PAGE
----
Shares in Asia were mostly higher in Friday morning trade following overnight gains on Wall Street as investors stateside cheered strong earnings and economic data.
The Nikkei 225 in Japan added 1.06% in afternoon trade, while the Topix index rose 1.21% as most sectors gained. Shares of Sony surged more than 10% after the company announced a $1.83 billion share buyback and a new partnership with competitor Microsoft.
In South Korea, the Kospi was fractionally higher by 0.02%. Australia’s ASX 200 also added 0.65%.
Mainland Chinese shares, however, tumbled amid ongoing tensions between Beijing and Washington. The Shanghai composite slipped 1.46% by the morning session’s end and the Shenzhen component was 1.77% lower. The Shenzhen composite fell more than 1.656%
Hong Kong’s Hang Seng index also slipped 0.77%.
“Asian markets may attempt to build on yesterday’s positive momentum given that China has not announced any further retaliatory measures to US’ Huawei measure beyond verbal protests. However, we read this as a temporary pause to reassess in the interim rather than green light to be risk-on again,” Singapore’s OCBC Treasury Research analysts wrote in a morning note.
Overnight on Wall Street, the major indexes closed higher for a third straight day. The Dow Jones Industrial Average added 214.66 points to close at 25,862.68. The S&P 500 rose 0.9% to finish its trading day at 2,876.32, while the Nasdaq Composite closed 1% higher at 7,898.05.
The gains stateside came on the back of better-than-expected earnings and U.S. economic data. Housing starts for April topped expectations while weekly jobless claims dropped more than expected.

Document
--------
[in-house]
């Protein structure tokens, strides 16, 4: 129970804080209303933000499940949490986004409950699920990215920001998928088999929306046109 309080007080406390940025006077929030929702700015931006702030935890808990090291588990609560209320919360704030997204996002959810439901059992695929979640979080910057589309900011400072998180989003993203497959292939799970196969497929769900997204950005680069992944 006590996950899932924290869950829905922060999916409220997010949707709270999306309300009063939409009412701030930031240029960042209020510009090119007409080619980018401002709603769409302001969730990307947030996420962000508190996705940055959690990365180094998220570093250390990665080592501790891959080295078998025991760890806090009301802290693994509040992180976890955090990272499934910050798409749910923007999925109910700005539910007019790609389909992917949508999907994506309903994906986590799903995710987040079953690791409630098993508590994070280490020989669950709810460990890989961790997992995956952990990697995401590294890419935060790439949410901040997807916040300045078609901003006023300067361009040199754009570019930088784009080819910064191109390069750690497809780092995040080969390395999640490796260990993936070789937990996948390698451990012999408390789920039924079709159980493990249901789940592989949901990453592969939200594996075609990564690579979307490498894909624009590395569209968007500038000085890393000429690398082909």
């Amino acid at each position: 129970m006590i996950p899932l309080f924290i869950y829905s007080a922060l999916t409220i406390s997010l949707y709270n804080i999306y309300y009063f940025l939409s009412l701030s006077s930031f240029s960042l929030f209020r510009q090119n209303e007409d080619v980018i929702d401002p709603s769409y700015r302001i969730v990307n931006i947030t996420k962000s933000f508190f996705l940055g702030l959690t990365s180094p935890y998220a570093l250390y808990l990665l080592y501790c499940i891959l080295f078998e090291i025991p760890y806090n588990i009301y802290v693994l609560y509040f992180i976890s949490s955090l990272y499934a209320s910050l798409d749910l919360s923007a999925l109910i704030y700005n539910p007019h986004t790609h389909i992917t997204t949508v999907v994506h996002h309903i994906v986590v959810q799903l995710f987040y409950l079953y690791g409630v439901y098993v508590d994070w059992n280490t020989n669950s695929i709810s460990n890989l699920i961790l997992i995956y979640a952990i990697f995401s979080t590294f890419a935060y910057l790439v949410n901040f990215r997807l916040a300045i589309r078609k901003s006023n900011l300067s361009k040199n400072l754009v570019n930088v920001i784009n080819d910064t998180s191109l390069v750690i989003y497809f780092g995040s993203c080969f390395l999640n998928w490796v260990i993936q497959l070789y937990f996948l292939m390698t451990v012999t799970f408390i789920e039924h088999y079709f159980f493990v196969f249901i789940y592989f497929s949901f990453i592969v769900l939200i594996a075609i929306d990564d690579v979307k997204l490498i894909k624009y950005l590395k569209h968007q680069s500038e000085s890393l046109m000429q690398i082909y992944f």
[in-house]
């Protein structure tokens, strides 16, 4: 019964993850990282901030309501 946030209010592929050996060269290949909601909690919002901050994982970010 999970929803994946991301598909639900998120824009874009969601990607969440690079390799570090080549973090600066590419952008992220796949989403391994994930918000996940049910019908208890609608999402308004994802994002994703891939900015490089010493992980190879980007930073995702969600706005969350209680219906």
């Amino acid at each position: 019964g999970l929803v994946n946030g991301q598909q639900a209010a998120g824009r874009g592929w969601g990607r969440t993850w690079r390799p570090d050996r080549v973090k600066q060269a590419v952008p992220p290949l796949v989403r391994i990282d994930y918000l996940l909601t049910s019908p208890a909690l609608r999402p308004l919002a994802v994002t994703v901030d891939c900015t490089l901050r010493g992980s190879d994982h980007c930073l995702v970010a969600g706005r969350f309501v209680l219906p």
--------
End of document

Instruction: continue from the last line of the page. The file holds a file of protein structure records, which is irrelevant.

Those developments offset concerns over the ongoing trade war between Washington and Beijing.
Investors had largely priced in the two economic powerhouses to reach a deal this month. Instead, the U.S. hiked tariffs on $200 billion worth of Chinese imports. China retaliated with higher tariffs on $60 billion worth of goods.
To exacerbate matters, U.S. President Donald Trump on Wednesday declared a national emergency over threats against American technology. In addition, the U.S. Department of Commerce announced the addition of Huawei Technologies and its affiliates to the Bureau of Industry and Security (BIS) Entity List, making it more difficult for the Chinese telecom giant to conduct business with U.S. companies.
“The tables have turned now and it’s going to be increasingly difficult for both sides to find a compromise that is face-saving for both … and benefits both parties,” Corrine Png, regional head of equities research at AIA Investment Management, told CNBC’s “Street Signs” on Thursday.
“We expect a deal to be done probably at the end of this year, but it’ll probably be a cosmetic deal with limitations on execution and enforcement,” Png said. “Both sides can ill-afford to not seal a deal because the implications on the economies, consumer sector … is gonna be pretty huge.”
The U.S. dollar index, which tracks the greenback against a basket of its peers, was at 97.818 after bouncing from levels below 97.5 yesterday.
The Japanese yen traded at 109.72 against the dollar after rising from levels below 109.5 in the previous trading session. The Australian dollar was at $0.6884 after touching highs above $0.692 yesterday.
Oil prices increased in the morning of Asian trading hours, with the international benchmark Brent crude futures contract gaining 0.25% to $72.80 per barrel, while U.S. crude futures added 0.35% to $63.09 per barrel.